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Outdoors commentary: Changing Bay demands changing ways

"Everybody knows the Bay is changing. That change is accelerating in the last five years."

-Guide Richie Gaines

Coastal Conservation Association of Maryland (CCA MD) sponsored "First Annual Light Tackle & Kayak Fest" on March 22. I attended to see new kayak models and get some kayaking tips. What I got instead was the best seminar I ever heard on Chesapeake Bay light tackle fishing. Richie Gaines led off the seminar with the above opening remark and added that the pool of Bay stripers is a lot smaller now, and the fish are behaving differently. Fly and light tackle fishermen who stick with old methods will be disappointed with their results until they adapt to the changing realities.

Richie then introduced the panel of guides:

• Mark Galasso, (http://exploredelmarva.com/tuna_the_tide_charter_service.htm, phone: 410-310-1200) who primarily fishes the Upper Bay, including the Bay Bridge, Kent Narrows and Eastern Bay;

• "Walleye Pete" Dahlberg (http://walleyepete.com, phone: 703-395-9955) who fishes Calvert Cliffs in winter and the Bloodsworth Island area of the southern Maryland Chesapeake Bay in summer;

• Richie Gaines (http://anglers-connection.com/index.htm, phone: 410-827-7210) who fishes primarily the same areas as Galasso.

All three guides also fish Susquehanna Flats in spring and Chesapeake Bay Bridge Tunnel (CBBT) in late fall/through the end of the year.

Each was asked to begin his presentation by naming his top five lures.

Mark Galasso

His top five lures:

1. Size 17 or 18 Tony Accetta spoon, dressed with reflective tape, preferably green. Sharpen the hook; use a slow, steady retrieve;

2. Bust "Em Baits Split Tail Jig. Superglue the plastic to the jighead. Cast 90 degrees to the current and let the lure swing;

3. Specialty Baits Bucktail with added pork rind or plastic twister tail, cast or trolled;

4. Stillwater Popper fished into the shallows from deeper water. Or you can remove the hooks and attach a trailer fly or jig off the rear eye via an 18-inch leader;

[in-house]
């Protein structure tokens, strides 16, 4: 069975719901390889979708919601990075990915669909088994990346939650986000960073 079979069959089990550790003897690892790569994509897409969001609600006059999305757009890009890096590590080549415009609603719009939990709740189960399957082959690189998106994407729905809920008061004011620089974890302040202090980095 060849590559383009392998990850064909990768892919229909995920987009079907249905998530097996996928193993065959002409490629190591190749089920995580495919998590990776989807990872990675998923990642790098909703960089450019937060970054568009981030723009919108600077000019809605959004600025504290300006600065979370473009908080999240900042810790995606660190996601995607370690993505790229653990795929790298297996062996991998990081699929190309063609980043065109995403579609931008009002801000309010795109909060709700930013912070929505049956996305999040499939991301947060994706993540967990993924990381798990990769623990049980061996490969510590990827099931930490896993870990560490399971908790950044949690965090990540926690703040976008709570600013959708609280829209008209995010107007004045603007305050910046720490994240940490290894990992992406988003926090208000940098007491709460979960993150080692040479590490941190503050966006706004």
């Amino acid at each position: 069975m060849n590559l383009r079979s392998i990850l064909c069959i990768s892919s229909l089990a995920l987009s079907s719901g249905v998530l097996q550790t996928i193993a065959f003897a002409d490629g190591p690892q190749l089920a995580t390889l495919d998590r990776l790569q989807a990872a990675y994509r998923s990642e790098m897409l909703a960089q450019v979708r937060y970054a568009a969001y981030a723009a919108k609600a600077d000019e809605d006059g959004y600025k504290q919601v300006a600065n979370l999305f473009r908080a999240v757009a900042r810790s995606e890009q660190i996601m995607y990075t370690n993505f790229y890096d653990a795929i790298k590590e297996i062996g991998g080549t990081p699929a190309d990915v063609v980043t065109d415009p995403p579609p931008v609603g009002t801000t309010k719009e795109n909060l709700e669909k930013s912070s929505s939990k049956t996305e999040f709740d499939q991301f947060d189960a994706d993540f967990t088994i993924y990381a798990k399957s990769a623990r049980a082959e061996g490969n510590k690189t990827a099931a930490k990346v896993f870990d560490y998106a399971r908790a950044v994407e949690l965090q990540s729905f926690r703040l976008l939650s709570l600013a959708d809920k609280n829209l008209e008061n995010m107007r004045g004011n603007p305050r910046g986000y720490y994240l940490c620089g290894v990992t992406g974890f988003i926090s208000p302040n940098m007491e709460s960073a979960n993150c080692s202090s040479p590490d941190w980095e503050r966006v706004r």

5. Rattle Trap is a great lure under the lights, but it has weak hooks.

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Walleye Pete Dahlberg

His top five lures:

1. A 6 or 10-inch BKD (Bass Kandy Delight) in pearl, chartreuse or purple attached to a jighead;

2. Any of several paddletail jigs, e.g., Gulp Swim Mullet, Powerbait Mullet, Saltwater Assassin Sea Shad, Powerbait Sea Shad, all in chartreuse colors;

3. Yoguri Crystal Minnow;

4. Specialized baits Lil Bunker;

5. Storm Chug Bug in pink, substituting stronger hooks.

Current + Structure is the formula for finding fish. Use Google Earth and Bing Maps to find likely shallow water areas such as Bloodworth Island. Zoom in to identify guts, bars, grass beds. Speckled trout, redfish and stripers inhabit these waters from late spring through fall, but the stripers will not be in the shallows in mid-summer.

Richie Gaines adds that when current stops, you can motor south to find it - the last of the outgoing tide, the first of the incoming tide.

Richie Gaines

His top five lures, the only five lures he fishes:

1. BKDs as above;

2. Action tails, long and thin models, like Berkley Havoc, Bass Pro Sassy Sally;

3. Small bucktails;

4. Lil Bunker spoons, one ounce in pearl or silver;

5. Stillwater Popper in color 017.

Asked to elaborate on colors of lures, bucktails and plastic tails, Richie said the only colors he uses are chartreuse (especially in cloudy water), albino and alewife. He uses plain leadheads. Walleye Pete adds purple to this color list.

In Gaines' view, fancy-colored jigheads are unnecessary. He uses circle jigheads made by Specialized Baits in Virginia when fishing barnacle-encrusted pilings at the CBBT. Circle jigheads snag far less, and the angler can hook the fish simply by beginning to reel in. Richie is trying to get this company to make circle jigheads in small sizes, so he can fish them for trout.

Gaines, Dahlberg and Galasso then elaborated further.

Stripers are not hard to catch; finding them is the hard part. Stripers are dumb. Trout are aggressive. Redfish are super aggressive. Guides catch more fish, because guides fish where fish are.

Look for patterns;

1. Water quality = oxygen content;

2. Food;

3. Structure.

You need at least two for these three; all three is a bonanza.

You can see life on your depth finder. Bay anchovies are the big fish food now. They hang in the upper water column. Fish are roaming a lot more, chasing bait. Mobility is the key. Sometimes he'll hit the same spot three or four times in a day. Baitfish and gamefish are often affected by the "temperature/oxygen squeeze" in summer, i.e., the fish will avoid the upper level water temperatures and the lower oxygen-depleted depths.

Study printed or electronic maps to find likely fish-holding areas.

Look for "live bottom" structure, such as hard, deep flat bottoms, especially clam flats, the larger the better. Four feet is a good depth for grass beds. Fish holes within the beds. Fish the "spots within the spots."

The best waters are different in different parts of the Bay.

In the northern sections, including the Bay Bridge areas, fish the shallows 20 percent of the time, deep waters the other 80 percent. Further south, such as Bloodworth and Smith Islands, fish deep 10 percent of the time, shallow water 90 percent of the time.

Study these tips. Mark Galasso, Walleye Pete Dahlberg and Richie Gaines provided invaluable advice for Chesapeake Bay fly and light tackle fishermen.

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